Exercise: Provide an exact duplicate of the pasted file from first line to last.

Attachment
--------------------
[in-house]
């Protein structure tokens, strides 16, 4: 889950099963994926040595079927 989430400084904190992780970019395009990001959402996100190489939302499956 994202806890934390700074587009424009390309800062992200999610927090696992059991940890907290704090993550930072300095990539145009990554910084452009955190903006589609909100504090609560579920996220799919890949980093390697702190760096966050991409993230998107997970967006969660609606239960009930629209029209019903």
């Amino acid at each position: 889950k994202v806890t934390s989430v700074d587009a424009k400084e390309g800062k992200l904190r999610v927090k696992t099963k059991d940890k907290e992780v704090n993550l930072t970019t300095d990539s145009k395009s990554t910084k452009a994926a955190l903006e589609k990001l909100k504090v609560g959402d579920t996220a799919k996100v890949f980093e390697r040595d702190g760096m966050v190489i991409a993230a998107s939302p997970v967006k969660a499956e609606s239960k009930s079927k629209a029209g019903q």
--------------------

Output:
[in-house]
């Protein structure tokens, strides 16, 4: 889950099963994926040595079927 989430400084904190992780970019395009990001959402996100190489939302499956 994202806890934390700074587009424009390309800062992200999610927090696992059991940890907290704090993550930072300095990539145009990554910084452009955190903006589609909100504090609560579920996220799919890949980093390697702190760096966050991409993230998107997970967006969660609606239960009930629209029209019903």
């Amino acid at each position: 889950k994202v806890t934390s989430v700074d587009a424009k400084e390309g800062k992200l904190r999610v927090k696992t099963k059991d940890k907290e992780v704090n993550l930072t970019t300095d990539s145009k395009s990554t910084k452009a994926a955190l903006e589609k990001l909100k504090v609560g959402d579920t996220a799919k996100v890949f980093e390697r040595d702190g760096m966050v190489i991409a993230a998107s939302p997970v967006k969660a499956e609606s239960k009930s079927k629209a029209g019903q």